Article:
Why we need a plan and a process

“I understand your requiremets, I will do my utmost to meet it, but until I make a plan, I cannot responsibly commit to a date”

Watts Humphrey

For any task, before you agree to a commitment, analyze the work and make a plan to complete that work. You need a personal plan to guide the work and should be able to answer the following questions

  1. What do I do next? (the tasks should be sequenced, and ready to begin, you must know what to do)
  2. When will I finish? ( That is, finished with the next task and the project.)
  3. How will I know I’m done? (What does done look like?)

To accomplish this we begin with a defined process. A good product doesn’t happen by accident. To get consistent results, you implicitly or explicitly follow a process.

How do you know when you will finish? For each product, estimate the overall size and effort. Estimate your availability. You can estimate the effort and schedule based on results from similar products or similar size, using the same development tools, in the same technical domain. Tools like PROBE are very helpful. If possible use your own historical data. If you don’t have personal data, make a best guess using planning guidelines, if you don’t have guidelines, use engineering judgement.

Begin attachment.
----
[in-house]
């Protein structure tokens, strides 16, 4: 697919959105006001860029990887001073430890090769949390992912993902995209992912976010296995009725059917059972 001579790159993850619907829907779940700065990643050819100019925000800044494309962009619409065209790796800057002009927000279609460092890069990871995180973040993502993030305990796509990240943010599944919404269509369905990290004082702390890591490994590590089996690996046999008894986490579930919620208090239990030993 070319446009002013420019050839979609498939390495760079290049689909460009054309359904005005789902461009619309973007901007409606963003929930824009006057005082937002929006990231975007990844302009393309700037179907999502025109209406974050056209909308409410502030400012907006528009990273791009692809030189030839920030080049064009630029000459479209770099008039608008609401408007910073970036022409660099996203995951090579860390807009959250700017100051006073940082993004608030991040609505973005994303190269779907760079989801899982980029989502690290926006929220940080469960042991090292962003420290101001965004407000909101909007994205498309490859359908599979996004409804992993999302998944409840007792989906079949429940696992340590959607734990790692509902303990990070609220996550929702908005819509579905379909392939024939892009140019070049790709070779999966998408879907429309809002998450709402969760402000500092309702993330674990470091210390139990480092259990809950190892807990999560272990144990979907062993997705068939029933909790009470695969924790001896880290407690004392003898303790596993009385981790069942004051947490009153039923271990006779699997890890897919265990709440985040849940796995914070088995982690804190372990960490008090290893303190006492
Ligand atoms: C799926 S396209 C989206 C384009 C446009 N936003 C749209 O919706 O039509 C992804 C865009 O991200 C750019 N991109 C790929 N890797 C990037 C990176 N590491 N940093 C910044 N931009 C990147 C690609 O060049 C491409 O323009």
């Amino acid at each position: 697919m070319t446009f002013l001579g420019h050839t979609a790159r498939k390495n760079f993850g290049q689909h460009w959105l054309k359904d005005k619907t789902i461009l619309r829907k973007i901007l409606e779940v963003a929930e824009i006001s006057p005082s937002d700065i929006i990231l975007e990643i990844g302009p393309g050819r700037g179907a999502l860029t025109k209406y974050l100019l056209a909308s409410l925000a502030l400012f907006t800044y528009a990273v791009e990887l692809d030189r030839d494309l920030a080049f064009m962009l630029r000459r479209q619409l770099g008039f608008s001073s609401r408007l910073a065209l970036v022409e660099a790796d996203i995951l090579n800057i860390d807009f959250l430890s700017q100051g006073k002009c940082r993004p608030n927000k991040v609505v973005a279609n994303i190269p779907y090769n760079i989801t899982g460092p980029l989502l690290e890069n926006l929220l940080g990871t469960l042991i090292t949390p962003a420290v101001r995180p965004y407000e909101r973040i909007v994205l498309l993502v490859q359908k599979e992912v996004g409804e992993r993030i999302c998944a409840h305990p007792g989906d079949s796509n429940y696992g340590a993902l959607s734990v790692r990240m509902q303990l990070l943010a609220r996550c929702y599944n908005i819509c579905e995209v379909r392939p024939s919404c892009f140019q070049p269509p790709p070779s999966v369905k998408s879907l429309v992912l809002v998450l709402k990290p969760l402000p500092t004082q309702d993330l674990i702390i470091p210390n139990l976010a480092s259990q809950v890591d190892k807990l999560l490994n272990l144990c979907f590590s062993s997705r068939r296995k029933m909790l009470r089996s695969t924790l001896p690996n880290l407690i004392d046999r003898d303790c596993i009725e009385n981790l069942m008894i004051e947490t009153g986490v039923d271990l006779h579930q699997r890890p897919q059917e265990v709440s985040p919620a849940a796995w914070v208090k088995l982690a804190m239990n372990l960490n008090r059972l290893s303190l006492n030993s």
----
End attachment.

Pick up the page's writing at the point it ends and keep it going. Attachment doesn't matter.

For any given product, there will be entry criteria, exit criteria, and steps along the way. These are captured in a script. The script is at just enough detail to guide the work and should. The Exit criteria should describe what done looks like. You are done after you complete all steps and satisfy the exit criteria.

Every product should have a process that you use to build it. Each step becomes a task. The tasks should be sized so that you can complete 2-4 per week. You must frequently bring tasks to closure to track progress accurately.

How should you sequence the work? For a single product, the order of tasks is determined by the process. If you have multiple products, sequence them in a way that makes sense with respect to your development strategy.

Your management may want a specific date. do your best to satisfy those needs, but the plan must be sensible and enactable. As a developer is is your responsibility to commit only to what you reasonably can do. You must make a credible, defensible plan. You do no one favors by making a commitment you cannot keep.


About Bill Nichols

PhD in Physics from Carnegie Mellon University I'm a software team coach and instructor with the TSP Team at the Software Engineering Institute
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